When I first started writing Einstein The Penguin I was still a student. As a child I’d always wanted to write books for adults, so it’s funny that as soon as I became one I turned everything upside down and started writing for children.
The transition made sense given my location. Oxford is full of children’s stories: it’s where Lewis Carroll wrote Alice in Wonderland, where Philip Pullman set Northern Lights and I once heard a rumour that C. S. Lewis based Narnia on one of the walks around my college.
So it was the spirit of a children’s book that was modern but still felt classic, like the old stories I loved, that I most wanted to invoke whilst writing Einstein. I can’t remember exactly how the idea came to me I strolled around the children’s section at Blackwell’s looking for inspiration, picked up old copies of Winnie-The-Pooh and Paddington and once I knew it was a penguin I wanted to write about I suddenly had a first chapter, and the story seemed to make itself up from there.
It was also Blackwell’s where I used to buy my Mr Gum books when visiting my granny, so with David Tazzyman doing Einstein’s illustrations it really feels like everything has come full circle.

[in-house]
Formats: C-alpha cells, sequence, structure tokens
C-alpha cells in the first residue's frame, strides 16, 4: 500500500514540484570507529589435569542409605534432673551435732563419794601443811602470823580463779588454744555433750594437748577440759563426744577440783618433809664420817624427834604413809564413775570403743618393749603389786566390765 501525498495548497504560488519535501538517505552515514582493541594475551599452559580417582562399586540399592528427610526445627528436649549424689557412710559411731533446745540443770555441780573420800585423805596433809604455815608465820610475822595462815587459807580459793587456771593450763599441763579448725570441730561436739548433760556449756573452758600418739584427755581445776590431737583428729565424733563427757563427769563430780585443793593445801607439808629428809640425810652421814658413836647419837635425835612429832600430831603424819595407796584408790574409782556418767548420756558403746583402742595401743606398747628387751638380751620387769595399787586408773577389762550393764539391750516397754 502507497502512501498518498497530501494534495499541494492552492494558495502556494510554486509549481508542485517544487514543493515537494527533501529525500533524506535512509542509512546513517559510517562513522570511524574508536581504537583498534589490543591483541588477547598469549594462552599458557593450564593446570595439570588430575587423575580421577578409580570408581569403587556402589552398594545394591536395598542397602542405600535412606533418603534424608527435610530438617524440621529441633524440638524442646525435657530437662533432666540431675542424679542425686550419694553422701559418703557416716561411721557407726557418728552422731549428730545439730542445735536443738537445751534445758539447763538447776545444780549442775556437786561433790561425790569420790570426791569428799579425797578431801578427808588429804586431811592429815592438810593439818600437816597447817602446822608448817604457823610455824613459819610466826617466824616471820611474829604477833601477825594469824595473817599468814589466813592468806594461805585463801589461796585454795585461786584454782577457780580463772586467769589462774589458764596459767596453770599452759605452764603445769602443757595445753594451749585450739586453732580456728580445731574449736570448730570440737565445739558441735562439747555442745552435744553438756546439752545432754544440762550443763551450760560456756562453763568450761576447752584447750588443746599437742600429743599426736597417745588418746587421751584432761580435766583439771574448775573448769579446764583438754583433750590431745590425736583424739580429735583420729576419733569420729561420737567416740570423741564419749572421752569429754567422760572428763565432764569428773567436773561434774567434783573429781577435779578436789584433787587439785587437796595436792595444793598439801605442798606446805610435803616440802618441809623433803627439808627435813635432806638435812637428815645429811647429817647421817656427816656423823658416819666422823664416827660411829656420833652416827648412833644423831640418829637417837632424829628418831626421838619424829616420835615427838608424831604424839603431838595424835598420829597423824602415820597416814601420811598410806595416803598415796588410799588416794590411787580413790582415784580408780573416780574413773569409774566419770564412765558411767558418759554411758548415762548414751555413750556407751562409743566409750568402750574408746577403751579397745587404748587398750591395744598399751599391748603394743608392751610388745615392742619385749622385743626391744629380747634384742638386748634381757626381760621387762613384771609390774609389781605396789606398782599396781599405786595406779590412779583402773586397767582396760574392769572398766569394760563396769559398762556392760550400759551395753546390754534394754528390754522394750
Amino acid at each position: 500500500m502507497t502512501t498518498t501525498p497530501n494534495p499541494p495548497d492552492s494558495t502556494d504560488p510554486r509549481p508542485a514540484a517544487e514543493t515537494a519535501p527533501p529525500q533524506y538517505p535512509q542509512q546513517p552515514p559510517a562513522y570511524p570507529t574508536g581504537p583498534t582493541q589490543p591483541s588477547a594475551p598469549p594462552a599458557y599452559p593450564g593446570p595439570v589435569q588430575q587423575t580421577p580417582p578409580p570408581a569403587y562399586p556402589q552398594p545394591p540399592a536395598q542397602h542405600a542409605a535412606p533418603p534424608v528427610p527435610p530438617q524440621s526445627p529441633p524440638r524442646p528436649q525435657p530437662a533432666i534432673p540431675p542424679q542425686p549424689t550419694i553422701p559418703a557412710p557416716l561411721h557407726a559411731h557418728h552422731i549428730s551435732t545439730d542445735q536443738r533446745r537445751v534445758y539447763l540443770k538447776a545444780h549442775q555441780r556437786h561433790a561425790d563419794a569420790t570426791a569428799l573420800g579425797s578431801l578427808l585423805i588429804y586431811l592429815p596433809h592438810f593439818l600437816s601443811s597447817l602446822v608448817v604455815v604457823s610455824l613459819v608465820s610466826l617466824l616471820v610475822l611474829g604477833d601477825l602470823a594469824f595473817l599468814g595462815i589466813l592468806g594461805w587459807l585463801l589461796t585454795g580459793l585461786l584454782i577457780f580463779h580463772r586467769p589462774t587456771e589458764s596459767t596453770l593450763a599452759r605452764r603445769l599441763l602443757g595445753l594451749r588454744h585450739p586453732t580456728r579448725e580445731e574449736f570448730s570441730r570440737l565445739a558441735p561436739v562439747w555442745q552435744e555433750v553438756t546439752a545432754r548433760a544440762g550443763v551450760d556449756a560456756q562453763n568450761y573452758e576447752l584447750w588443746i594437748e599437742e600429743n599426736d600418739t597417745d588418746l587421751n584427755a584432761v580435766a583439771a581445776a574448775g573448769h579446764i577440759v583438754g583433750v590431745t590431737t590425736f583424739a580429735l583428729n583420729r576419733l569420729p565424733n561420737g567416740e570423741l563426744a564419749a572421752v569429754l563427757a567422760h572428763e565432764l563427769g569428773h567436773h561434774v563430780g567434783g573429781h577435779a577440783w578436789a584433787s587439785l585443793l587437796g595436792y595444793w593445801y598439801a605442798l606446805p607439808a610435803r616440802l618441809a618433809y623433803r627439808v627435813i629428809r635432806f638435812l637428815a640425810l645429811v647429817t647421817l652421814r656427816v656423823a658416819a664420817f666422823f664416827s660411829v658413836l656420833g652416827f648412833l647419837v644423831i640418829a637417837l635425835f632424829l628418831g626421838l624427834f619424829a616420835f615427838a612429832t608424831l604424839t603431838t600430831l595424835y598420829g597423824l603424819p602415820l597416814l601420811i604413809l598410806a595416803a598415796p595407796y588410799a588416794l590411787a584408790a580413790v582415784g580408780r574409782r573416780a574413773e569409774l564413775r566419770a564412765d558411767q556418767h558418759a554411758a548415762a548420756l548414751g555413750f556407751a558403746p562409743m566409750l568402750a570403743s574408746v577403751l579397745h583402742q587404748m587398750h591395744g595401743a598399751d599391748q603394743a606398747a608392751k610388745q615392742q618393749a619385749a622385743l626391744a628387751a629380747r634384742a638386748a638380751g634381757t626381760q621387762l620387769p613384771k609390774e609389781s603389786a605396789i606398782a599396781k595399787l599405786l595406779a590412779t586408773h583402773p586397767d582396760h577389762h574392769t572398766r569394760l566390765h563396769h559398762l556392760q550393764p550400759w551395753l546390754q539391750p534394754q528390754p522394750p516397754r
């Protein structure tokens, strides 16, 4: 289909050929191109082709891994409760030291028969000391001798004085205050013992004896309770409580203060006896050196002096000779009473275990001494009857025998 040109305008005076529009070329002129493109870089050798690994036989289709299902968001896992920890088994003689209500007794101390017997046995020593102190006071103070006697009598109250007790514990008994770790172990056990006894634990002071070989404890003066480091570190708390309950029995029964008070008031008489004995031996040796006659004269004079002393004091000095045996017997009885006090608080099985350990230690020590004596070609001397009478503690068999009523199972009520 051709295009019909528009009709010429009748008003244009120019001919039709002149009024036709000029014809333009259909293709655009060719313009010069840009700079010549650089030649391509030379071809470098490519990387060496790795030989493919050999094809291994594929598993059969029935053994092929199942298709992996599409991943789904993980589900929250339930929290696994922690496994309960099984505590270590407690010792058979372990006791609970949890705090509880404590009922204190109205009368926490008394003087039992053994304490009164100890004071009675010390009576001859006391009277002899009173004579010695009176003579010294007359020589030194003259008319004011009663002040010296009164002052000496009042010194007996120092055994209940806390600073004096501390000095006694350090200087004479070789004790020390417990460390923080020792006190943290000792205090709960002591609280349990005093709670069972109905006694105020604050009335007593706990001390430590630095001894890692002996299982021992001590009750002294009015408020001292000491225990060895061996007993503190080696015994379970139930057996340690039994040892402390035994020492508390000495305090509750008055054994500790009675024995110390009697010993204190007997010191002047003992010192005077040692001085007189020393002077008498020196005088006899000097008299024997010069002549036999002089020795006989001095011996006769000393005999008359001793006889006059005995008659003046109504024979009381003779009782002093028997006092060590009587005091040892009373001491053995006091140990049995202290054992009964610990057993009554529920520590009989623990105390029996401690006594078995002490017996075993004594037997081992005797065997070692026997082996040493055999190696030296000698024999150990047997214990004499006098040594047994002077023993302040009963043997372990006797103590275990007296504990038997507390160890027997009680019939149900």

I can’t wait for Einstein to waddle out into the world. I hope you like him as much as I do.
Perfect for all readers from 7 to 70, Einstein the Penguin introduces an unforgettable new character in a future-classic and fantastically funny debut for all the family to enjoy. Get ready to welcome the most extraordinary penguin into your own home ¦
When the Stewarts spend a sunny, frosty December day at London Zoo, they’re enchanted by one small penguin. At the delight of young Imogen and Arthur, Mrs Stewart insists the penguin œmust come and stay with them whenever he likes.
But not one Stewart expects the penguin to turn up at their door that evening, rucksack labelled œEinstein on his back ¦
The family’s new feathered friend helps Arthur to come out of his shell and makes massive demands on Imogen’s amateur sleuthing. But together they must find out why Einstein came to them and they must keep away from the mysterious white-coat man.
And Einstein can’t stay forever, can he ¦?